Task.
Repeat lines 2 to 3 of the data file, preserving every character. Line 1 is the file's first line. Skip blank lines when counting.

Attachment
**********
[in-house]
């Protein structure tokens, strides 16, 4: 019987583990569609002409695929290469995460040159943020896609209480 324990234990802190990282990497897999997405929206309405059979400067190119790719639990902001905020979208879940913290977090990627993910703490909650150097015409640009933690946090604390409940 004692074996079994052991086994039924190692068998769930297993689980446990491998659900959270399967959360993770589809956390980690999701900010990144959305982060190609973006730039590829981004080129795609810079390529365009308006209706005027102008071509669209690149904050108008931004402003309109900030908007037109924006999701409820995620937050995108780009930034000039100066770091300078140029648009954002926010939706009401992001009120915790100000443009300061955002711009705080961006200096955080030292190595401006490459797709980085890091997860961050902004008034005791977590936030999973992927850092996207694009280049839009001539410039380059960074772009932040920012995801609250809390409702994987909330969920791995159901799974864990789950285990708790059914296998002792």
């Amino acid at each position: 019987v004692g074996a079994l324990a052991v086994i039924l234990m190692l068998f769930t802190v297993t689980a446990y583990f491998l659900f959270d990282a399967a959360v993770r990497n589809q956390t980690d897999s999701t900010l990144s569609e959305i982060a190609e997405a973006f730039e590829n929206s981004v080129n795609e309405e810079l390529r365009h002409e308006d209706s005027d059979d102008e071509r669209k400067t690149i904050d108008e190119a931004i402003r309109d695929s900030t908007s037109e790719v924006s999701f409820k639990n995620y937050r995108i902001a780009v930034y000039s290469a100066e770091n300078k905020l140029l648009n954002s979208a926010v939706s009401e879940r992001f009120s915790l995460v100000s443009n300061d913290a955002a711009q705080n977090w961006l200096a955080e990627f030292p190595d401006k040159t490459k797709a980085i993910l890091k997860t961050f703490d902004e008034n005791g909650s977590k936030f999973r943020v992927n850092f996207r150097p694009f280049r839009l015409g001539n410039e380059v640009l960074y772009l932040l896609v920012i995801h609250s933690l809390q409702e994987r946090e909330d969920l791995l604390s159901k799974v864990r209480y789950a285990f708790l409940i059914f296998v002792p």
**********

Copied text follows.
């Protein structure tokens, strides 16, 4: 019987583990569609002409695929290469995460040159943020896609209480 324990234990802190990282990497897999997405929206309405059979400067190119790719639990902001905020979208879940913290977090990627993910703490909650150097015409640009933690946090604390409940 004692074996079994052991086994039924190692068998769930297993689980446990491998659900959270399967959360993770589809956390980690999701900010990144959305982060190609973006730039590829981004080129795609810079390529365009308006209706005027102008071509669209690149904050108008931004402003309109900030908007037109924006999701409820995620937050995108780009930034000039100066770091300078140029648009954002926010939706009401992001009120915790100000443009300061955002711009705080961006200096955080030292190595401006490459797709980085890091997860961050902004008034005791977590936030999973992927850092996207694009280049839009001539410039380059960074772009932040920012995801609250809390409702994987909330969920791995159901799974864990789950285990708790059914296998002792």
């Amino acid at each position: 019987v004692g074996a079994l324990a052991v086994i039924l234990m190692l068998f769930t802190v297993t689980a446990y583990f491998l659900f959270d990282a399967a959360v993770r990497n589809q956390t980690d897999s999701t900010l990144s569609e959305i982060a190609e997405a973006f730039e590829n929206s981004v080129n795609e309405e810079l390529r365009h002409e308006d209706s005027d059979d102008e071509r669209k400067t690149i904050d108008e190119a931004i402003r309109d695929s900030t908007s037109e790719v924006s999701f409820k639990n995620y937050r995108i902001a780009v930034y000039s290469a100066e770091n300078k905020l140029l648009n954002s979208a926010v939706s009401e879940r992001f009120s915790l995460v100000s443009n300061d913290a955002a711009q705080n977090w961006l200096a955080e990627f030292p190595d401006k040159t490459k797709a980085i993910l890091k997860t961050f703490d902004e008034n005791g909650s977590k936030f999973r943020v992927n850092f996207r150097p694009f280049r839009l015409g001539n410039e380059v640009l960074y772009l932040l896609v920012i995801h609250s933690l809390q409702e994987r946090e909330d969920l791995l604390s159901k799974v864990r209480y789950a285990f708790l409940i059914f296998v002792p």